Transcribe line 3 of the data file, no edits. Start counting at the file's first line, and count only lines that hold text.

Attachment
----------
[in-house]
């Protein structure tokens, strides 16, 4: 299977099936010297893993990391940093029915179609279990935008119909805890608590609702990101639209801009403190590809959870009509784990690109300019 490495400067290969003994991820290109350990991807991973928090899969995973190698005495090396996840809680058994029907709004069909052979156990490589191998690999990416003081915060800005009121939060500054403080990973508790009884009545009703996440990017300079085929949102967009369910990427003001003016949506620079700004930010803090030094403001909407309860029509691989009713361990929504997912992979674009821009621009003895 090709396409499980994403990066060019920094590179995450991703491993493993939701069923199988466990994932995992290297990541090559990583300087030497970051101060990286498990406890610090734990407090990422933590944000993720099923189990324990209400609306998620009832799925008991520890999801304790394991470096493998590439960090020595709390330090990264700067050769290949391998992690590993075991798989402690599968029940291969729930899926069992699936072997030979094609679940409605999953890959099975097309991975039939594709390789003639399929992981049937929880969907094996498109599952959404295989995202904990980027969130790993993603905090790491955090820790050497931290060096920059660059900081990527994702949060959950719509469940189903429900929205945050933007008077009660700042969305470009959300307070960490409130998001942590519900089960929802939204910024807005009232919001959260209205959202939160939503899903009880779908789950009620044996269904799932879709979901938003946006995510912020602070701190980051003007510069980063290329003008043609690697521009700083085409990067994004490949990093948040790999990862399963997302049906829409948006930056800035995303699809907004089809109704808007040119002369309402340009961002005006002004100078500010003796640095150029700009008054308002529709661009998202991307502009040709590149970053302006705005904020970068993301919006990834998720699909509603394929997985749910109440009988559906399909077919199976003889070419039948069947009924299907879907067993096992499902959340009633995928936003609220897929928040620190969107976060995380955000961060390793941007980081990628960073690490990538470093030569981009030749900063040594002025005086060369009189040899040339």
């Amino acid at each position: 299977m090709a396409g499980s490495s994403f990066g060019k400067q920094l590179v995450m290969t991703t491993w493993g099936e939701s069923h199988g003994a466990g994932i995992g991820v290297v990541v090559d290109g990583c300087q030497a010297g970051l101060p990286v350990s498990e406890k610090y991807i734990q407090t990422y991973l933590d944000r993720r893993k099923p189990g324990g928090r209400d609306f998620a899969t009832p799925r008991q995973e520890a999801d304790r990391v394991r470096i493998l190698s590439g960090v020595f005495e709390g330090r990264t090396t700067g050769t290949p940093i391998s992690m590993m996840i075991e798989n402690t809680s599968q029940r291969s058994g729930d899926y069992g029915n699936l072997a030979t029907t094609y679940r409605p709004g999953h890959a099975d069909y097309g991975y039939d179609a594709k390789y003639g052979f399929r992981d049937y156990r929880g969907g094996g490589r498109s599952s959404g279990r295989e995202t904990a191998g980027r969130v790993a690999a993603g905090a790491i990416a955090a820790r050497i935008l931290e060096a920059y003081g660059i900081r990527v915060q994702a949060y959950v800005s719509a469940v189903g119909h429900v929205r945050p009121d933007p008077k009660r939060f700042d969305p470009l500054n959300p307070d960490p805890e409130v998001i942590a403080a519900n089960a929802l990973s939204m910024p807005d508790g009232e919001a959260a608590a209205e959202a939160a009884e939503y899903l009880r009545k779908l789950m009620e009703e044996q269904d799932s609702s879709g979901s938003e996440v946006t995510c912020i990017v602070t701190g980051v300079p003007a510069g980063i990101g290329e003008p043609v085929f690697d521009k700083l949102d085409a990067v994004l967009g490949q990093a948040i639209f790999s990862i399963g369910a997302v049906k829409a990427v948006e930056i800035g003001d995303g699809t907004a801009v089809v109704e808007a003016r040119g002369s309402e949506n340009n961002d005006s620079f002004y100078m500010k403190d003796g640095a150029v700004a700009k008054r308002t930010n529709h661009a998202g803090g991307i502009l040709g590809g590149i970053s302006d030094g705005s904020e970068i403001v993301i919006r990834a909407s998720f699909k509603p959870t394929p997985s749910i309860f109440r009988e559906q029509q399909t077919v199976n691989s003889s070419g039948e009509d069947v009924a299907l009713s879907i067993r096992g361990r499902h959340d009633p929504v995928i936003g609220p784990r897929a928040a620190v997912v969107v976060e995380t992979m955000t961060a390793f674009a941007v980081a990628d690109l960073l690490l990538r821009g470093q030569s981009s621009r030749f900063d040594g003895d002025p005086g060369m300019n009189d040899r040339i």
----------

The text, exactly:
């Amino acid at each position: 299977m090709a396409g499980s490495s994403f990066g060019k400067q920094l590179v995450m290969t991703t491993w493993g099936e939701s069923h199988g003994a466990g994932i995992g991820v290297v990541v090559d290109g990583c300087q030497a010297g970051l101060p990286v350990s498990e406890k610090y991807i734990q407090t990422y991973l933590d944000r993720r893993k099923p189990g324990g928090r209400d609306f998620a899969t009832p799925r008991q995973e520890a999801d304790r990391v394991r470096i493998l190698s590439g960090v020595f005495e709390g330090r990264t090396t700067g050769t290949p940093i391998s992690m590993m996840i075991e798989n402690t809680s599968q029940r291969s058994g729930d899926y069992g029915n699936l072997a030979t029907t094609y679940r409605p709004g999953h890959a099975d069909y097309g991975y039939d179609a594709k390789y003639g052979f399929r992981d049937y156990r929880g969907g094996g490589r498109s599952s959404g279990r295989e995202t904990a191998g980027r969130v790993a690999a993603g905090a790491i990416a955090a820790r050497i935008l931290e060096a920059y003081g660059i900081r990527v915060q994702a949060y959950v800005s719509a469940v189903g119909h429900v929205r945050p009121d933007p008077k009660r939060f700042d969305p470009l500054n959300p307070d960490p805890e409130v998001i942590a403080a519900n089960a929802l990973s939204m910024p807005d508790g009232e919001a959260a608590a209205e959202a939160a009884e939503y899903l009880r009545k779908l789950m009620e009703e044996q269904d799932s609702s879709g979901s938003e996440v946006t995510c912020i990017v602070t701190g980051v300079p003007a510069g980063i990101g290329e003008p043609v085929f690697d521009k700083l949102d085409a990067v994004l967009g490949q990093a948040i639209f790999s990862i399963g369910a997302v049906k829409a990427v948006e930056i800035g003001d995303g699809t907004a801009v089809v109704e808007a003016r040119g002369s309402e949506n340009n961002d005006s620079f002004y100078m500010k403190d003796g640095a150029v700004a700009k008054r308002t930010n529709h661009a998202g803090g991307i502009l040709g590809g590149i970053s302006d030094g705005s904020e970068i403001v993301i919006r990834a909407s998720f699909k509603p959870t394929p997985s749910i309860f109440r009988e559906q029509q399909t077919v199976n691989s003889s070419g039948e009509d069947v009924a299907l009713s879907i067993r096992g361990r499902h959340d009633p929504v995928i936003g609220p784990r897929a928040a620190v997912v969107v976060e995380t992979m955000t961060a390793f674009a941007v980081a990628d690109l960073l690490l990538r821009g470093q030569s981009s621009r030749f900063d040594g003895d002025p005086g060369m300019n009189d040899r040339i």